• Records Exposed/Ransom Paid/Revenue Lost: Unknown
  • Type of Attack: Ransomware/Malware
  • Industry: Government
  • Date of Attack: March 1, 2020
  • Location: Torrance, CA
Key Takeaways
 
Among the most recent cyberattacks in 2020, ransomware/malware is the most common. While attackers always find new ways to fly under the radar, there are several ways a company can protect itself from attacks.
  • Train employees to spot phishy emails: Businesses should train employees on how to identify potential phishing emails. This will reduce the chances of them clicking on a malicious link or attachment.
  • Partner with a dedicated IT security force: Investing in IT security services for monitoring and alerting can help spot malicious behaviors early—and can help thwart attackers. 

Data Breach at Medical Research Center

Cyberattacks continue to increase in healthcare, even in the midst of a pandemic. A recent target was Hammersmith Medicines Research, which was recently designated to test potential COVID-19 vaccines. 
 
IT and security teams discovered the attack while it was still in progress, which helped minimize its impact. Nonetheless, the attackers were able to obtain data that included patient records. This is one of the latest cyberattacks where stolen information has since been published online.
 
The incident was likely committed by Maze Ransomware, a group notorious for threatening to release confidential data unless a ransom is paid. The research center victimized in this incident have reported no intention to pay a ransom for the stolen data. 
 
Just days after this attack, those behind Maze Ransomware made a promise to not attack healthcare services. Time will tell if they’ll hold true to this promise.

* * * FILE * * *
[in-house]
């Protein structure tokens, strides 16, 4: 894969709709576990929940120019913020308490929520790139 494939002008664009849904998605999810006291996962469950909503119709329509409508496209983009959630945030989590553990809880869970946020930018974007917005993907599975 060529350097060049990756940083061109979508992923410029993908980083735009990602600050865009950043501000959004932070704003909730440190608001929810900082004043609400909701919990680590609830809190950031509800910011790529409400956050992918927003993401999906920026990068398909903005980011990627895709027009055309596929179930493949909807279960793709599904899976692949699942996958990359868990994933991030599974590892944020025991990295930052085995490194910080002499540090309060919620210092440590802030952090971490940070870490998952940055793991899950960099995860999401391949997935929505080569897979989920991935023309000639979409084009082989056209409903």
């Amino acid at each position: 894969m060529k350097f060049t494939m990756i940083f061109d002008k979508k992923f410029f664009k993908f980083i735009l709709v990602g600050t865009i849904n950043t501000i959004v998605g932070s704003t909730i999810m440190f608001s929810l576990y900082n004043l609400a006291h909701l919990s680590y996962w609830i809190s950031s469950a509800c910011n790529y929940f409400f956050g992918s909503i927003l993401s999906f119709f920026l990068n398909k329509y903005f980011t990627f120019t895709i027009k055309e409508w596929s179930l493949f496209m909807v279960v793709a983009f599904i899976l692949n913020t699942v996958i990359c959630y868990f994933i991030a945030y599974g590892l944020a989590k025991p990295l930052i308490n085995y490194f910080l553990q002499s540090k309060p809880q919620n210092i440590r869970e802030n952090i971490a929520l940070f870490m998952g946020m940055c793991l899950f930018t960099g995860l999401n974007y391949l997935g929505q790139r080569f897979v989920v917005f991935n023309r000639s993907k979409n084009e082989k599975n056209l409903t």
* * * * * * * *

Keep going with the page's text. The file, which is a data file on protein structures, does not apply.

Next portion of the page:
• Records Exposed: Unknown
  • Type of Attack: Ransomware
  • Industry: Healthcare
  • Date of Attack: March 14, 2020
  • Location: London, U.K.
Key Takeaways
 
Cybersecurity experts say to never pay a ransom demand, which this research center has no plans to do. By refusing to pay, they reduce the risk of another attack from this group, especially if they ratchet up their security posture with new technologies, skilled expertise, and resources. But what else can be done to prevent incidents like this?
  • Craft a containment and recovery plan: Healthcare organizations and other businesses should plan by putting an incident response plan into place. The plan should detail potential risk as well as containment and recovery. 
  • Update your security tech: Technology evolves quickly. Especially software, and security software can become outdated before you know it. Bolster firewalls and email security with the latest and most advanced products to help mitigate attacks such as this.
The Next Breach
 
The question shouldn’t be when will the next breach occur. Instead, given the number of cyberattacks this year constantly increasing, we should ask: “Has there already been a breach today?”
 
What's more, the increase in cyberattacks over the last decade reveals the importance of preparation when it comes to IT security. These latest attacks indicate that cybercriminals show no sign of slowing down despite the pandemic. To the contrary, they are ramping up their devious strategies as they continue to hit organizations and businesses both large and small. 
 
Stay Ahead of Cyberthreats
 
As we’ve seen so far in 2020, security breaches are trending north with no signs of slowing down. So, consider implementing a security operations center (SOC)-as-a-service from cybersecurity professionals such as Arctic Wolf to protect your customers and your business. 
 
With the help of experts, you’ll effectively bolster your security to improve overall operations in areas such as monitoring, detection, and reporting. Request a demo or contact us to learn more.